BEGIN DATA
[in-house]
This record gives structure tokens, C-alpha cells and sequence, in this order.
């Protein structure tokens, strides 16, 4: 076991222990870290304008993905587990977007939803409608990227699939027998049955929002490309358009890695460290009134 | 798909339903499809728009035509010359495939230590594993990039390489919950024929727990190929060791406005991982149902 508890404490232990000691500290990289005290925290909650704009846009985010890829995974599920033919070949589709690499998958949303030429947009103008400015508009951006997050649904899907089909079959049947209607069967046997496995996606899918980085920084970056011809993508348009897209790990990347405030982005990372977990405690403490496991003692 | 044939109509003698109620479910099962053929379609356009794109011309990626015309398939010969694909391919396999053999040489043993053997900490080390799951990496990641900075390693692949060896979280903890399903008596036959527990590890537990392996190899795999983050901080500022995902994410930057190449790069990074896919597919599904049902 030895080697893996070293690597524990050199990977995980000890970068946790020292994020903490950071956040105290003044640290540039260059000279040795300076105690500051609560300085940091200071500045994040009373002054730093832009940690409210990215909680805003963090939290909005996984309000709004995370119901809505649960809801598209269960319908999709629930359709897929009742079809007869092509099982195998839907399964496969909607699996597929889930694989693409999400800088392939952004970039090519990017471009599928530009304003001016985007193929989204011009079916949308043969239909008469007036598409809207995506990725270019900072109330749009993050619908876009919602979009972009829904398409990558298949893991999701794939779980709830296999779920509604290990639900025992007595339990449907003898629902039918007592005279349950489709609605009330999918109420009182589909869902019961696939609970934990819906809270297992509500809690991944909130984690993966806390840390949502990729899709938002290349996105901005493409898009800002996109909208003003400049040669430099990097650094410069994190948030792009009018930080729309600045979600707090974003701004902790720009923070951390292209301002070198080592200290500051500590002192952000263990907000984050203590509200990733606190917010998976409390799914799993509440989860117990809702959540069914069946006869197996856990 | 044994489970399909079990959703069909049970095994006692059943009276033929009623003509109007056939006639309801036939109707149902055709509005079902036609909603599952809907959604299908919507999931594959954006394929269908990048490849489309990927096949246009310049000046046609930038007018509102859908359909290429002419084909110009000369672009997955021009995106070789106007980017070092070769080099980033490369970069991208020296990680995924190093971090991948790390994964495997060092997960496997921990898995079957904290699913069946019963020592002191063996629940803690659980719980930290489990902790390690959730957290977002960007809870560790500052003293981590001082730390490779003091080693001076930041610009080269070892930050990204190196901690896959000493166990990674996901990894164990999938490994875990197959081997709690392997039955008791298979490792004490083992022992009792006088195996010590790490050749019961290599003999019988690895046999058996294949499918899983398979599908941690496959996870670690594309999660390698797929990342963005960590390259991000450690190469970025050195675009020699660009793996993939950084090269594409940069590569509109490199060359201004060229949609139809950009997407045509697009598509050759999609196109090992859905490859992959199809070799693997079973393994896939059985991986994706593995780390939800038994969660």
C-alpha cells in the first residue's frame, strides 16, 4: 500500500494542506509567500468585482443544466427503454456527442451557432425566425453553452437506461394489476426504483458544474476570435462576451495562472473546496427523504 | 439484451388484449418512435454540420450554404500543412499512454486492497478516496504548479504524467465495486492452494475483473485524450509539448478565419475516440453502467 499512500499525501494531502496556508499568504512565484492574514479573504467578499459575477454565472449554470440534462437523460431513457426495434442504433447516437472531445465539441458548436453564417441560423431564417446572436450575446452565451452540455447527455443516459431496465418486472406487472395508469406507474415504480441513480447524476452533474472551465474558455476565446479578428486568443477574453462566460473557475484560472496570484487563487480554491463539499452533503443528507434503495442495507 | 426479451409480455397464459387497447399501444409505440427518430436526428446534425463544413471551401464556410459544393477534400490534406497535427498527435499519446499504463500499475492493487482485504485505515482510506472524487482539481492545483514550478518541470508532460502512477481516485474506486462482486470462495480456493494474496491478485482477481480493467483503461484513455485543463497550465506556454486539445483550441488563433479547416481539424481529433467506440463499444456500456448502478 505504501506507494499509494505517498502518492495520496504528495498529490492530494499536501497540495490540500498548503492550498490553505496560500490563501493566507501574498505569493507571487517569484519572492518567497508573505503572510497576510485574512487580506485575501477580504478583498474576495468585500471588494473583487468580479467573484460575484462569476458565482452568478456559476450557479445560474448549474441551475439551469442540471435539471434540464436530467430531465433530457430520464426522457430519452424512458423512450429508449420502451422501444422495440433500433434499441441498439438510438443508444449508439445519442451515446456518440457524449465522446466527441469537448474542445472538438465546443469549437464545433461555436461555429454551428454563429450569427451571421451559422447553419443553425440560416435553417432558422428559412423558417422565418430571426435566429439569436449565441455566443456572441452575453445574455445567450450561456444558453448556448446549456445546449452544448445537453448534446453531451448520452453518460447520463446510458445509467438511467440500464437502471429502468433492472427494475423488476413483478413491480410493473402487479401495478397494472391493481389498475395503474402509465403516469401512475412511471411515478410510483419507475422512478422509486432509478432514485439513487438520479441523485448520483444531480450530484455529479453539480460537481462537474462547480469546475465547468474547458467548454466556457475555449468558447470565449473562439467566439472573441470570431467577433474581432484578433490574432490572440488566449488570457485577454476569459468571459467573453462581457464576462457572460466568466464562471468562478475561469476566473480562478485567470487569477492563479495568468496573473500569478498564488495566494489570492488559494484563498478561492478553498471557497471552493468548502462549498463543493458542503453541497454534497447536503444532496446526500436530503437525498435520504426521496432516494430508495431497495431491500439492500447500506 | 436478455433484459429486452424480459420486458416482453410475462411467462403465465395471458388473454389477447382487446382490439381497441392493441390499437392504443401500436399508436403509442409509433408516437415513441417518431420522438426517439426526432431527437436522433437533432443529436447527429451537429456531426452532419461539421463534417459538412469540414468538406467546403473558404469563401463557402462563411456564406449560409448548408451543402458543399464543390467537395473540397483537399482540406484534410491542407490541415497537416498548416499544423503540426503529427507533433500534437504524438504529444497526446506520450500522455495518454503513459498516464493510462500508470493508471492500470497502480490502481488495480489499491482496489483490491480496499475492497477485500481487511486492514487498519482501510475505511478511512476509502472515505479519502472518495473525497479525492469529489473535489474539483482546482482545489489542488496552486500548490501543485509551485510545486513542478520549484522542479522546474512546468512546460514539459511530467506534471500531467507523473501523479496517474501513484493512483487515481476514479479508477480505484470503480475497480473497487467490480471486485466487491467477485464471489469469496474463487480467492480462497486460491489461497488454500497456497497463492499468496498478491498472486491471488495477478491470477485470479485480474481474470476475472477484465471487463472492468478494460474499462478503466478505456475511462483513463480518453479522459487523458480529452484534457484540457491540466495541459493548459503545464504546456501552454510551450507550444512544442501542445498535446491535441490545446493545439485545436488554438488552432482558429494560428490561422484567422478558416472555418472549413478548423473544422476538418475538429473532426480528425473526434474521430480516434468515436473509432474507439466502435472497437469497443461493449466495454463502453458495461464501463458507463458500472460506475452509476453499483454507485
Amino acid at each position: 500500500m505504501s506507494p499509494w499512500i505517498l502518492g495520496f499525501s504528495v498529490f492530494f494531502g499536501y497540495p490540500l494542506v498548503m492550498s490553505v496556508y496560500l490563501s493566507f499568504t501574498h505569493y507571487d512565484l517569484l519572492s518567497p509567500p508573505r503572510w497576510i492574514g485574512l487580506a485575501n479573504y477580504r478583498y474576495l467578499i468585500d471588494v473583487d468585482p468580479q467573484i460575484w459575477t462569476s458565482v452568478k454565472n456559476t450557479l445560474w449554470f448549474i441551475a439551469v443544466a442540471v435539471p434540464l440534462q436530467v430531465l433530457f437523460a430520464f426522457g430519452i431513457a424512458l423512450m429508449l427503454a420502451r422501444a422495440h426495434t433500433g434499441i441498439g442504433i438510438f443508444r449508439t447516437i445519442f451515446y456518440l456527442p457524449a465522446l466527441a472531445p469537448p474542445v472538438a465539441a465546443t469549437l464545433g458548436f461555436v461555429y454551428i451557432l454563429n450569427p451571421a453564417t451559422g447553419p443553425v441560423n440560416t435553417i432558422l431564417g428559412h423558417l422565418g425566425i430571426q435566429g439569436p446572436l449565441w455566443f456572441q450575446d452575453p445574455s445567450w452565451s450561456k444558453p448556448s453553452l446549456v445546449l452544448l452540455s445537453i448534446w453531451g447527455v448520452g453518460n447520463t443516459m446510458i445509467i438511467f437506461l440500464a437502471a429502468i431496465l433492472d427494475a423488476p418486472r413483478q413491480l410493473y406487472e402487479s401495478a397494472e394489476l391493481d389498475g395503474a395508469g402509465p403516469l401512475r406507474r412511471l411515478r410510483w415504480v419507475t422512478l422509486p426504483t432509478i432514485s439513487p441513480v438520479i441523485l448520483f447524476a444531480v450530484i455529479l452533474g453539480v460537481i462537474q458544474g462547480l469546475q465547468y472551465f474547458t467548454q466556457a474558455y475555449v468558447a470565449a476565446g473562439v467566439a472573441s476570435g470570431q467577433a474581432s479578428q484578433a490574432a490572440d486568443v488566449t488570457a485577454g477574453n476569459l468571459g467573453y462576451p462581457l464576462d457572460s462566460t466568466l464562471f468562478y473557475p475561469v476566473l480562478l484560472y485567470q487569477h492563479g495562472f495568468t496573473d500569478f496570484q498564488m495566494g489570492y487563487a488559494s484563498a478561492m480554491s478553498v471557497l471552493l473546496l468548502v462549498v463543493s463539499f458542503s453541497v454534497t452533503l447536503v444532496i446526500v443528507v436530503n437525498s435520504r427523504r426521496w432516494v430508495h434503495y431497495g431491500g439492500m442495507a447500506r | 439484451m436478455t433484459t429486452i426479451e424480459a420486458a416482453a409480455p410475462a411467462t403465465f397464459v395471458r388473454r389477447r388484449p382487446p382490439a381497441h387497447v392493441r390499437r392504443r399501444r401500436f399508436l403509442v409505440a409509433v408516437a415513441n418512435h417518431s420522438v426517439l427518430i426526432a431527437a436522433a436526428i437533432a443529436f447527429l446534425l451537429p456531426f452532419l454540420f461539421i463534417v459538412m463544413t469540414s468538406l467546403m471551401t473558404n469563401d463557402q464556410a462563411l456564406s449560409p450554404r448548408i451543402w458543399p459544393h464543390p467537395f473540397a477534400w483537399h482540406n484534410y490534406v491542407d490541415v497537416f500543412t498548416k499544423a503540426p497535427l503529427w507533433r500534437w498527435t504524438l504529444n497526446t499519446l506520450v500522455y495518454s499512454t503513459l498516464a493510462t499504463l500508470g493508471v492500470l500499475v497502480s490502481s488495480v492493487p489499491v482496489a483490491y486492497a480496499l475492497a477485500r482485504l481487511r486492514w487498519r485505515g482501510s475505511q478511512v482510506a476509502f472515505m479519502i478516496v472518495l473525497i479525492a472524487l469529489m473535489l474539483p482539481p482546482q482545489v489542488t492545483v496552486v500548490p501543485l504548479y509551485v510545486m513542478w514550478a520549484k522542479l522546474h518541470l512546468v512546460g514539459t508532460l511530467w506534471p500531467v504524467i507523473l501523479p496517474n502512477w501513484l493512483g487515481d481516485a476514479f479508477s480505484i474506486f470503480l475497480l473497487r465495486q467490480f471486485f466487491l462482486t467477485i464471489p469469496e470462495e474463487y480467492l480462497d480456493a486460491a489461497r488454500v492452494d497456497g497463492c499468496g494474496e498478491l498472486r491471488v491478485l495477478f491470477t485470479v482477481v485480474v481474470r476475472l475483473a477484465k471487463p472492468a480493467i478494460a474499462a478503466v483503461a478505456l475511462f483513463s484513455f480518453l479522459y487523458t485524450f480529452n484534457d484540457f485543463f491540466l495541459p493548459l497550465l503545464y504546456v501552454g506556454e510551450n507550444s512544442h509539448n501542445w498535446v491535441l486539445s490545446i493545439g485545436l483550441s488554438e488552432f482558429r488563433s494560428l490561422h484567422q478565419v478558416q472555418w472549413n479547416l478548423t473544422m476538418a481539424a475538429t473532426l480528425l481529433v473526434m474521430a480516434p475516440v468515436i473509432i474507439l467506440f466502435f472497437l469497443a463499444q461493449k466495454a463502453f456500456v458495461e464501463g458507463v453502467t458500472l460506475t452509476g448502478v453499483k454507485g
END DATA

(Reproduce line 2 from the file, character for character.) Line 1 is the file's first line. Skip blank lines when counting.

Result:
This record gives structure tokens, C-alpha cells and sequence, in this order.